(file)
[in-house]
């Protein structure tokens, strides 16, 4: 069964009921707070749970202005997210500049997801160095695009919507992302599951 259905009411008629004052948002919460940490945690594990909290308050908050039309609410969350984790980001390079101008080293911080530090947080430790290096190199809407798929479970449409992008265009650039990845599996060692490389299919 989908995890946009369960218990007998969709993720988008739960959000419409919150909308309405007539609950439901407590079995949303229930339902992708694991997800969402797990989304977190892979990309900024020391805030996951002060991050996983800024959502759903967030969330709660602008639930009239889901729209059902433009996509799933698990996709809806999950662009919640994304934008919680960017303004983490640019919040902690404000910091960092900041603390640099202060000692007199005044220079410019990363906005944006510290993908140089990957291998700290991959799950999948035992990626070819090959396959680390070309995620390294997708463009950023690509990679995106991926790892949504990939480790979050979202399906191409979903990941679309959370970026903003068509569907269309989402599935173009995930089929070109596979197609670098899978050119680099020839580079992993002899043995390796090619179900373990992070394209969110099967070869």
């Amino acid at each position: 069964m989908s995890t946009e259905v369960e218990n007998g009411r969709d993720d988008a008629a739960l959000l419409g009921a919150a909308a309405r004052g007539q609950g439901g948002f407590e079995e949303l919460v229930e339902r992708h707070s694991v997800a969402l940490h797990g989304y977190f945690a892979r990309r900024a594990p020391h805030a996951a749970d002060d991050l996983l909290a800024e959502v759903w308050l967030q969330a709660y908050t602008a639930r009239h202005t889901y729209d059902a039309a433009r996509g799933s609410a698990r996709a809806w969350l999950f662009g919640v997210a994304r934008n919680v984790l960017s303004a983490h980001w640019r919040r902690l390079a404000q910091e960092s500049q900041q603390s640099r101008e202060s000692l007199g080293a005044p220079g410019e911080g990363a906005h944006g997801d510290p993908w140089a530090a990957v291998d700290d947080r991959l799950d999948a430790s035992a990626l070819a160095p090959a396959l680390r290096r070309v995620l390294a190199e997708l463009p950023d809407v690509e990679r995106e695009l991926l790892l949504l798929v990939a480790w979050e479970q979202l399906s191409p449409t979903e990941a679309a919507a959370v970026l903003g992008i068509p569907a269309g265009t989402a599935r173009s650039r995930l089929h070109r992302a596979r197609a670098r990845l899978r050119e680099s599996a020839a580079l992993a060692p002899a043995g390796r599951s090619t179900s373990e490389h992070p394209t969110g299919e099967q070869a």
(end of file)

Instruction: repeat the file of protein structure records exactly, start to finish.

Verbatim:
[in-house]
């Protein structure tokens, strides 16, 4: 069964009921707070749970202005997210500049997801160095695009919507992302599951 259905009411008629004052948002919460940490945690594990909290308050908050039309609410969350984790980001390079101008080293911080530090947080430790290096190199809407798929479970449409992008265009650039990845599996060692490389299919 989908995890946009369960218990007998969709993720988008739960959000419409919150909308309405007539609950439901407590079995949303229930339902992708694991997800969402797990989304977190892979990309900024020391805030996951002060991050996983800024959502759903967030969330709660602008639930009239889901729209059902433009996509799933698990996709809806999950662009919640994304934008919680960017303004983490640019919040902690404000910091960092900041603390640099202060000692007199005044220079410019990363906005944006510290993908140089990957291998700290991959799950999948035992990626070819090959396959680390070309995620390294997708463009950023690509990679995106991926790892949504990939480790979050979202399906191409979903990941679309959370970026903003068509569907269309989402599935173009995930089929070109596979197609670098899978050119680099020839580079992993002899043995390796090619179900373990992070394209969110099967070869």
């Amino acid at each position: 069964m989908s995890t946009e259905v369960e218990n007998g009411r969709d993720d988008a008629a739960l959000l419409g009921a919150a909308a309405r004052g007539q609950g439901g948002f407590e079995e949303l919460v229930e339902r992708h707070s694991v997800a969402l940490h797990g989304y977190f945690a892979r990309r900024a594990p020391h805030a996951a749970d002060d991050l996983l909290a800024e959502v759903w308050l967030q969330a709660y908050t602008a639930r009239h202005t889901y729209d059902a039309a433009r996509g799933s609410a698990r996709a809806w969350l999950f662009g919640v997210a994304r934008n919680v984790l960017s303004a983490h980001w640019r919040r902690l390079a404000q910091e960092s500049q900041q603390s640099r101008e202060s000692l007199g080293a005044p220079g410019e911080g990363a906005h944006g997801d510290p993908w140089a530090a990957v291998d700290d947080r991959l799950d999948a430790s035992a990626l070819a160095p090959a396959l680390r290096r070309v995620l390294a190199e997708l463009p950023d809407v690509e990679r995106e695009l991926l790892l949504l798929v990939a480790w979050e479970q979202l399906s191409p449409t979903e990941a679309a919507a959370v970026l903003g992008i068509p569907a269309g265009t989402a599935r173009s650039r995930l089929h070109r992302a596979r197609a670098r990845l899978r050119e680099s599996a020839a580079l992993a060692p002899a043995g390796r599951s090619t179900s373990e490389h992070p394209t969110g299919e099967q070869a």